In the 1986 movie Ferris Bueller’s Day Off, Ferris skips school with his buddy Cameron and his girlfriend, Sloane, and gads around Chicago. Film geeks posit that Ferris couldn’t possibly have accomplished everything he does in the movie in one day and still have returned to his north suburban home by six o’clock, ahead of his parents. Recently, I re-created Ferris’s day as closely as I could, complete with companions. I couldn’t be exact, unfortunately: My Cameron did not have a gleaming 1961 Ferrari 250 GT in his father’s garage, for example. His dad drives a Nissan. And while my Sloane wore gray suede boots like her movie counterpart’s, she had to be back at work by three.
Glenbrook North High School
Movie: Ferris rescues Sloane from the smarmy dean, subversively mocking him before squealing out of the parking lot.
Me: We’re greeted by curious construction workers. When we try to peel out, the car almost stalls.
Parking Garage, Monroe Street
Movie: Cameron reluctantly parts with his father’s car, certain that the slippery parking attendant will take it for a joy ride. He promptly takes
it for a joy ride.
Me: I gladly hand over the keys to my Honda, which still has the kids’ Cheerios stuck to the seat. Our attendant doesn’t appear eager to drive it anywhere, or even park it.
Movie: Ferris and friends punctuate their quick visit to the Skydeck by pressing their faces to the glass and looking down.
Me: We’re ushered through a subterranean maze of gift shops and lines and forced to endure a History Channel documentary. Only when we are 1,353 feet up does Cameron mention his fear of heights. Sloane texts a friend. I push my forehead against the glass alone.
Movie: After watching the action at the Chicago Mercantile Exchange from a private room, Ferris scores a table at a snooty restaurant by impersonating Abe Froman, sausage king of Chicago, humiliates the priggish maître d’, and orders pancreas.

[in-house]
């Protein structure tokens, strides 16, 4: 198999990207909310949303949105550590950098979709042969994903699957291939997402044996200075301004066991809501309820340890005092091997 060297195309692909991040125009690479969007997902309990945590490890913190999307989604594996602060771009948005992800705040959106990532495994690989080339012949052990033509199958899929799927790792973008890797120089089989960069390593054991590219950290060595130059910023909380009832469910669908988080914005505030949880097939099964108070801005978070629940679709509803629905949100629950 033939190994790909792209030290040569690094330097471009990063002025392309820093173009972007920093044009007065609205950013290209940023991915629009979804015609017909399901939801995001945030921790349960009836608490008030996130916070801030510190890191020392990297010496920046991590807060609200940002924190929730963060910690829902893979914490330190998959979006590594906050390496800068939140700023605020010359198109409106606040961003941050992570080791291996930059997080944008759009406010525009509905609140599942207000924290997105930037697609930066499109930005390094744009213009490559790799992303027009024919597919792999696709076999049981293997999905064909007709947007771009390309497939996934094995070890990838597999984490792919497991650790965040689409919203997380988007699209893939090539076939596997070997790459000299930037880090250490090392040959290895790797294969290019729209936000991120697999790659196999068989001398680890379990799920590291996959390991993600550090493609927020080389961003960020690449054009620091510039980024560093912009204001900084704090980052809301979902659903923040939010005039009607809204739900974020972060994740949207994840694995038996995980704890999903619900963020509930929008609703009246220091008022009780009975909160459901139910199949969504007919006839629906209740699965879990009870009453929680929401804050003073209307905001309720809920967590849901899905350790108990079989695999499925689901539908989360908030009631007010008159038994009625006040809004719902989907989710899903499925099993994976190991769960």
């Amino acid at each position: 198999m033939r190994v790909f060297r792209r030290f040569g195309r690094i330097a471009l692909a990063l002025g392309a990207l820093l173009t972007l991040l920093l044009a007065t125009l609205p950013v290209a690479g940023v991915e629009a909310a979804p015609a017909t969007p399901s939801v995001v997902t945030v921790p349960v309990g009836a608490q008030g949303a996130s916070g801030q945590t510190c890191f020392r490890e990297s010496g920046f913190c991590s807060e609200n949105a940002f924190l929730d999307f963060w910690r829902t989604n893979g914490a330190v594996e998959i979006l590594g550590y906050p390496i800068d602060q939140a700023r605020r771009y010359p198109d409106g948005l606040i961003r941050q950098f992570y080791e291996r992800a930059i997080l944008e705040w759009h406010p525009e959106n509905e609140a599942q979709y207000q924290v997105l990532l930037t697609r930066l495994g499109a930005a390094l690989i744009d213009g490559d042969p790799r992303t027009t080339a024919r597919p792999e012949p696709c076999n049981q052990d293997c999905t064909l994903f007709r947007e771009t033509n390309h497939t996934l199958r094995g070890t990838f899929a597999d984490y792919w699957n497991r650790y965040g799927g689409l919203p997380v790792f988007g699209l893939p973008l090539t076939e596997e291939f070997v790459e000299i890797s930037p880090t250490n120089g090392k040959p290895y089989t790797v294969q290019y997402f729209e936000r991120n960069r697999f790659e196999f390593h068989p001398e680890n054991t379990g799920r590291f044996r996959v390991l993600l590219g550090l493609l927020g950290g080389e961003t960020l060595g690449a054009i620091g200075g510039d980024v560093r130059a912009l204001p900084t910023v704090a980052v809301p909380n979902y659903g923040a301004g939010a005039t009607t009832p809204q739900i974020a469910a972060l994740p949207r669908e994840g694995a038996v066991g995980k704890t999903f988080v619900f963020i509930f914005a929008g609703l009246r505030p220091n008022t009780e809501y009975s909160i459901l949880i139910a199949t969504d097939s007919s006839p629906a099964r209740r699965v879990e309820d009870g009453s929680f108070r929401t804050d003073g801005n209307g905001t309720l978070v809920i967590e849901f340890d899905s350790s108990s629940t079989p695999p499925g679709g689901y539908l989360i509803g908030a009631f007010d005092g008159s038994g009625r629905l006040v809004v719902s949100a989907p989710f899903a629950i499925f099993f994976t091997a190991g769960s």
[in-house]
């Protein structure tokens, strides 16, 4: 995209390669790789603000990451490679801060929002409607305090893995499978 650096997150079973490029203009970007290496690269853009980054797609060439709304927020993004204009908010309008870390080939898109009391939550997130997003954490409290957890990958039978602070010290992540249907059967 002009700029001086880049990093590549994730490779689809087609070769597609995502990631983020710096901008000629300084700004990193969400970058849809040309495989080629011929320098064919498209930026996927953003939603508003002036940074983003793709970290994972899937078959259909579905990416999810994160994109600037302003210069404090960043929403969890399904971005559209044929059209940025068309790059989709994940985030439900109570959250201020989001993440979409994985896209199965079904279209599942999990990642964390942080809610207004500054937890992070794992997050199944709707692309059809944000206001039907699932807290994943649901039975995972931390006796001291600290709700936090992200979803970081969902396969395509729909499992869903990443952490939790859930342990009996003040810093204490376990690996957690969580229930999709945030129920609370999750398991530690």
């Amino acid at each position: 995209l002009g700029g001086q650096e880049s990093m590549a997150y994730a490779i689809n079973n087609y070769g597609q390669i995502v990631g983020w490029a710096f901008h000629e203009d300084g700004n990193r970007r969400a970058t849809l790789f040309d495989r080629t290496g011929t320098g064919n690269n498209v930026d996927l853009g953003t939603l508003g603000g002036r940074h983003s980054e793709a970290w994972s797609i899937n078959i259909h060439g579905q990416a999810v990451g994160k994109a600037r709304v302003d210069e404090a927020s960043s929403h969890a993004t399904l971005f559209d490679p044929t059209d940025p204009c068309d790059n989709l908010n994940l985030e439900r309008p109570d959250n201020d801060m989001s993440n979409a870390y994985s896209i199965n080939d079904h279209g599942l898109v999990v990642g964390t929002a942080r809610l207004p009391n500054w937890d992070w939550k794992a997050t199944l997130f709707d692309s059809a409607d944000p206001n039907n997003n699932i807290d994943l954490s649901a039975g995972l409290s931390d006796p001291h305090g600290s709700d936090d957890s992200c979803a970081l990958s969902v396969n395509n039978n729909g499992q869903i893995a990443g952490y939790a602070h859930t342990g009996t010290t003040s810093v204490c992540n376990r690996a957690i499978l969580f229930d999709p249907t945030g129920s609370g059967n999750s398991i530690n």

Me: After learning that the CME gallery no longer permits walk-ins, we cab it to Cyrano’s, the only spot I can find serving sweetbreads for lunch. (Chez Quis doesn’t exist.) Turns out Cyrano’s isn’t serving sweetbreads—it isn’t even serving lunch. Froman, party of three, eats wings at Hooters.
Movie: Ferris has choice seats and catches a foul ball.
Me: All I can get is upper-upper deck, where I show my itinerary to the guy beside me. “You’re insane!” he says. “You’re taking the Edens? It’s under construction.”
Movie: Ferris blends in with a class of second graders, sees countless works of art, and kisses Sloane in front of Chagall’s windows.
Me: My neighbor, an Art Institute employee, has given me an annotated map so we can find every painting featured in the film in record time. Sloane is gone, and so are Chagall’s windows, which are being restored. When confronted with a camp group parked in front of a Kandinsky, we push them out of the way.
Von Steuben Parade
Movie: Ferris hijacks a float and sings “Danke Schoen” and “Twist and Shout,” setting off a raucous Loop-wide dance party.
Me: Von Steuben Day isn’t until September. Near the corner of Dearborn and Adams, where it’s raining, I sing and dance for an audience consisting of (1) the red Calder sculpture and (2) Cameron.
Movie: The trio speed to the North Shore, where Ferris and Sloane attend to Cameron, shell-shocked by the mileage the joy-riding parking attendant put on the car.
Me: @#$*ing Edens. It takes two hours—until 6:15—to go 24 miles. Since we’ve missed our deadline, we skip the movie’s trip to Sloane’s swimming pool and jump into the lake.
Movie: Cameron trashes his father’s Ferrari in their Highland Park garage.
Me: After circling aimlessly in search of 370 Beach Street, where we thought the scene was filmed, we realize it was at 370 Beech Street, four miles away.
Movie: Ferris walks Sloane home, sprints to his sickbed, and arrives seconds before his parents.
Me: The Bueller house used in the movie was in Southern California, so we drive through a flash flood in search of Butternut Lane in Northbrook, where neighborhood scenes were filmed. Just when we find it at 7:45, Mrs. Closer calls, demanding we “stop farting around and come home.”
Ferris Bueller said life moves pretty fast, but apparently he didn’t take the Edens.
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